Date Published: 9 March 2015
New research advances understanding of borderline thyroid condition
A new international study of thyroid hormone levels has just been published in the journal Nature Communications.
This is important because even though it has been estimated that thyroid disease might affect up to 10% of the global population, the scientific community has only recently begun to really understand the genetic architecture of thyroid levels.
Why study the thyroid gland and the hormones it produces?
The thyroid is an important endocrine gland in the human body. Thyroid hormones (triiodothyronine, thyroxin and calcitonin) are essential for childhood development and adult health.
Synthetic thyroid hormones are among the most common drug therapies prescribed worldwide, yet to date the genetic control of these hormones has been poorly understood.
The recent study involved the study of data from 16,000 people around the world including those in the Busselton Thyroid Study (part of the Busselton Population Health Study which began in Australia during the 1960s), and other large population studies including TwinsUK, the UK-based Avon Longitudinal Study of Parents and Children, and major studies conducted in Italy.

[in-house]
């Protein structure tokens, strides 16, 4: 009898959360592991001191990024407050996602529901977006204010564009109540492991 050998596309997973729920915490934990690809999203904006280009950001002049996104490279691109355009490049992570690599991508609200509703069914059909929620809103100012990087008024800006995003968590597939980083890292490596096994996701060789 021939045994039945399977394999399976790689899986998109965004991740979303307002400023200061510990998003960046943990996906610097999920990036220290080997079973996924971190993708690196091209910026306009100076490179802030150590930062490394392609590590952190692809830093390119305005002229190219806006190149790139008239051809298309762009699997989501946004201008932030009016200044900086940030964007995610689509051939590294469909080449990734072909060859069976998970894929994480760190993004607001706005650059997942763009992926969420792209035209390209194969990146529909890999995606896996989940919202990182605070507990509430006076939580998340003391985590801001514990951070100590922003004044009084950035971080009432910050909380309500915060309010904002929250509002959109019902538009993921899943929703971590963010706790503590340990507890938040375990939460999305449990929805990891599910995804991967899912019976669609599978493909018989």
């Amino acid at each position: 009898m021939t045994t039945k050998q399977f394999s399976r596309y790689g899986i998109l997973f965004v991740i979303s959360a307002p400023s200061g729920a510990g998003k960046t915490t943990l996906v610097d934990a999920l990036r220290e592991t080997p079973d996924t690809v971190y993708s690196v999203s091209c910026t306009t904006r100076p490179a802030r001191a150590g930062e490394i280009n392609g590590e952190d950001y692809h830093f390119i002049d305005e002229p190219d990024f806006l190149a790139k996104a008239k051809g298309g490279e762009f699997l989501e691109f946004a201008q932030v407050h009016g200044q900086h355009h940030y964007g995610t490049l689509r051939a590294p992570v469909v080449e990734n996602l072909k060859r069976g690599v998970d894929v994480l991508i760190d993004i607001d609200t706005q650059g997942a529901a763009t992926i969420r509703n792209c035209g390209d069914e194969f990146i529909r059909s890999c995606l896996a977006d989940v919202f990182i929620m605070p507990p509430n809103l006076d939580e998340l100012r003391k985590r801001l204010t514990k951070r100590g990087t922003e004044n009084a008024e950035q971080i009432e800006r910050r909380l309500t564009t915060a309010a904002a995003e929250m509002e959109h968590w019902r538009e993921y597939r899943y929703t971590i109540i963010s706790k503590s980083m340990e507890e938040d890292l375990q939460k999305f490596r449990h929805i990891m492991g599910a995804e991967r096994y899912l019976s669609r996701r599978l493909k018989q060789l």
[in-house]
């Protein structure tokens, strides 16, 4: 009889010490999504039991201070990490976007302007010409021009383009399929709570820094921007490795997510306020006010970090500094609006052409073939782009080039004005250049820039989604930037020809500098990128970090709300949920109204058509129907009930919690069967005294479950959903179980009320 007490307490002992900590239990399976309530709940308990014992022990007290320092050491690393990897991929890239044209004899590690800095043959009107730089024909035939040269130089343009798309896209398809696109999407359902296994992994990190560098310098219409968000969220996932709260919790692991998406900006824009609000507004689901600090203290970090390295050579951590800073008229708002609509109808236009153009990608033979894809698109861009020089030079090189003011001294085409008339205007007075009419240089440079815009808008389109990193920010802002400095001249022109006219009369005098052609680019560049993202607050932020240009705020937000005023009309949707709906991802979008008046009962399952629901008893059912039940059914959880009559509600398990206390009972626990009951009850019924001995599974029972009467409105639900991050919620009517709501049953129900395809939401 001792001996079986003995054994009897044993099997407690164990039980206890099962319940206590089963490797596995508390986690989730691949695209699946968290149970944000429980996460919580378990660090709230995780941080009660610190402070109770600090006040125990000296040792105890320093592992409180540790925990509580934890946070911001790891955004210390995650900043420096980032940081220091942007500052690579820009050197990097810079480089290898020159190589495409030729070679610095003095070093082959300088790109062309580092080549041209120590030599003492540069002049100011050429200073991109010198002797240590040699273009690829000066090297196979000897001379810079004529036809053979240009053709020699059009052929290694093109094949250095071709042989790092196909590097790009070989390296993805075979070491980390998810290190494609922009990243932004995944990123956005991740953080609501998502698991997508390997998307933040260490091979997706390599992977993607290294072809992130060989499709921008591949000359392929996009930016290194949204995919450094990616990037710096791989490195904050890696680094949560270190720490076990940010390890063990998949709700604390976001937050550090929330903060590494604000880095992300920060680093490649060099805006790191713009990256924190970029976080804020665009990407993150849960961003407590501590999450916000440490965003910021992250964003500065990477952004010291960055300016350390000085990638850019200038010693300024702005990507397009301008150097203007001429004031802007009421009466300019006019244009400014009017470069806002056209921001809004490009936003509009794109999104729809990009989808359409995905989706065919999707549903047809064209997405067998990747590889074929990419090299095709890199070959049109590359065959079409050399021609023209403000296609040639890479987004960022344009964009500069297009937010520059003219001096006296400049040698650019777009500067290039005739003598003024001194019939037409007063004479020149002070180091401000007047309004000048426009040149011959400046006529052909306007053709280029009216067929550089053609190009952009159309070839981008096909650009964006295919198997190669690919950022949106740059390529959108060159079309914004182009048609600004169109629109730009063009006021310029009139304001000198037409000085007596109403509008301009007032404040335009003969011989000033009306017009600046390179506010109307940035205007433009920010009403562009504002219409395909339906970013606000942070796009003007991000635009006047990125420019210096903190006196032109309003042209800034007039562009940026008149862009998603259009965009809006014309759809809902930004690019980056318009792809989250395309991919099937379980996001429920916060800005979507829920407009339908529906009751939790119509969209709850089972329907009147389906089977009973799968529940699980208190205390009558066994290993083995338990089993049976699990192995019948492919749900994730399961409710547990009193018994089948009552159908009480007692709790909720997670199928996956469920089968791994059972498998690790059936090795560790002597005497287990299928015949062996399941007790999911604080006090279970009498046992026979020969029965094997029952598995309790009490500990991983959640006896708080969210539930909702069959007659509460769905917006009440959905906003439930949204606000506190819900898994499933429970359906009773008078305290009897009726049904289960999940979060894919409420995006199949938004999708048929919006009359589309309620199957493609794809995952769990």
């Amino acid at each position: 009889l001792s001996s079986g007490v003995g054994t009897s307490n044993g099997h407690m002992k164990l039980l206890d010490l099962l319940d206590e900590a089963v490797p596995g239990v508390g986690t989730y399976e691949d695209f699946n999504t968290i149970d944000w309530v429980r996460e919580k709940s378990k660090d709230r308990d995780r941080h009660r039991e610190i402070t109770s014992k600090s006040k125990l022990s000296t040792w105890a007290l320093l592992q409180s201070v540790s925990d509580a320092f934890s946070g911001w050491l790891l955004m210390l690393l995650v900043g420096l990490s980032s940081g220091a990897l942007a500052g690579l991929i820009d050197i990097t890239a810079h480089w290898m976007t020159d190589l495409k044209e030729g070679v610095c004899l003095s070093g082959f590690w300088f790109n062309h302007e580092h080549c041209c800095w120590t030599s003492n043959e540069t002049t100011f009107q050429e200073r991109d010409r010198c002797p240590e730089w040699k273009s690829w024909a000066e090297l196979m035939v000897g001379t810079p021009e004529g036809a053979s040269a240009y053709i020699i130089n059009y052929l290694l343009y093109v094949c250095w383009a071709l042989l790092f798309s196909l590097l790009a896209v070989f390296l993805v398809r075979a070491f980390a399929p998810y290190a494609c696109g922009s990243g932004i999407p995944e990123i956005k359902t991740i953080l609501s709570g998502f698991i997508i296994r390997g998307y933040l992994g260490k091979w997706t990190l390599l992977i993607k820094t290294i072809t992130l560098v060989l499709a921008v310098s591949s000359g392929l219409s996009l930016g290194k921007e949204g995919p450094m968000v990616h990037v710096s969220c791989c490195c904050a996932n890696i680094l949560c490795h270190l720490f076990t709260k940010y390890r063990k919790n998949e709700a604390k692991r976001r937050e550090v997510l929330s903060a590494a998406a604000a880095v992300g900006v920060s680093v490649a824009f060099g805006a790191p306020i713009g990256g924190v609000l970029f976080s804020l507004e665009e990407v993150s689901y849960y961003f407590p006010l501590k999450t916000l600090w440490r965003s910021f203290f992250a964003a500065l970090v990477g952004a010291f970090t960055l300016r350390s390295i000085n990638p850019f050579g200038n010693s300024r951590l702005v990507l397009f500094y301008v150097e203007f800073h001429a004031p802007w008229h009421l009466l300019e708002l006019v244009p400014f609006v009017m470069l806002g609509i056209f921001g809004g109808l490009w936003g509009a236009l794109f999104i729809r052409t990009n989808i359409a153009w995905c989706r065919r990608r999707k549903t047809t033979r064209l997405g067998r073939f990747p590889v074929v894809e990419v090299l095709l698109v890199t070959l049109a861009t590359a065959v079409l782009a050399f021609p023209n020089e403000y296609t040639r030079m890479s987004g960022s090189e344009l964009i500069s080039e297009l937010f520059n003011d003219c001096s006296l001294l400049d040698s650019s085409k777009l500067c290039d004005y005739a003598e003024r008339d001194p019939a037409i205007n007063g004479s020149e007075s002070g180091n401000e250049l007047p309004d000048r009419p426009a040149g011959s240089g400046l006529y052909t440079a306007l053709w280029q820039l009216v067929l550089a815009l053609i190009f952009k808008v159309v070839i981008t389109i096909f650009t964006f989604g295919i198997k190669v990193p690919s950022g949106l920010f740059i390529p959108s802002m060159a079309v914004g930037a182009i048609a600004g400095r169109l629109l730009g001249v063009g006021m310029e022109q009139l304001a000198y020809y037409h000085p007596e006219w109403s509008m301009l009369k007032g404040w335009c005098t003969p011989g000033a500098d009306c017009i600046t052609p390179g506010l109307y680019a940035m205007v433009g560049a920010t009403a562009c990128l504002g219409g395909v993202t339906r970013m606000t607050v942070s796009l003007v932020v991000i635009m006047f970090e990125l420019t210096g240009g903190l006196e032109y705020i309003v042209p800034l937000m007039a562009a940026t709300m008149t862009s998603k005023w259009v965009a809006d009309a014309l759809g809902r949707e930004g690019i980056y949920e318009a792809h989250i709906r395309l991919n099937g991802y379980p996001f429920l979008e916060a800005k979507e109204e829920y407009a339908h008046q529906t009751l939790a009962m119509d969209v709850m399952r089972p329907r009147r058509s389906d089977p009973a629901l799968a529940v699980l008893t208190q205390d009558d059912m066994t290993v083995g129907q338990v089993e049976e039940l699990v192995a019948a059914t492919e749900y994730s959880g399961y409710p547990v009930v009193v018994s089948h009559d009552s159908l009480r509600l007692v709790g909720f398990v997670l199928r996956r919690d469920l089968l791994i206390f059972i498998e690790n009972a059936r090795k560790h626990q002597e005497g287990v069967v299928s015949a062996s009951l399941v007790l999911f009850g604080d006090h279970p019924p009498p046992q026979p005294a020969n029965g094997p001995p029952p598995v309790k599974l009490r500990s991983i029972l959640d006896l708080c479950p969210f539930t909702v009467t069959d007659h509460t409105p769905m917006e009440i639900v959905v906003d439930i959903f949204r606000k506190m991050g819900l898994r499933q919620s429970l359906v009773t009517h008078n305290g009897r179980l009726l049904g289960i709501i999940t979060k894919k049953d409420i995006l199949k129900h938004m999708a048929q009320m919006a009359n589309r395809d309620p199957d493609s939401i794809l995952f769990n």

Prof Wilson of the University of Western Australia together with the other members of the research team identified rare variants associated with thyroid hormone levels which could not have been detected in earlier studies. The project resulted in the discovery of a "new" gene called SYN2 which appears to play an important role in the control of thyroid stimulating hormone.
Prof. Wilson explained that:
" The whole genome sequence data has enabled us to identify that both common genetic variants with modest effects and rarer genetic variants with larger effects determine a person's thyroid status."
Clinical Prof. John Walsh, who was also involved in the study, added:
" This has implications for the diagnosis and treatment of hypothyroidism (thyroid underactivity). Some people may have borderline thyroid function tests because they have inherited rare genetic variants and not because of thyroid disease. In which case, they don't need to be treated with prescription medicines."
It seems that one possible outcome of this work might be that some people who might otherwise have been prescribed unnecessary medications might not receive such medication in the future - potentially reducing costs, inconvenience to patients and, importantly, patient anxiety.
Source: The University of Western Australia (UWA)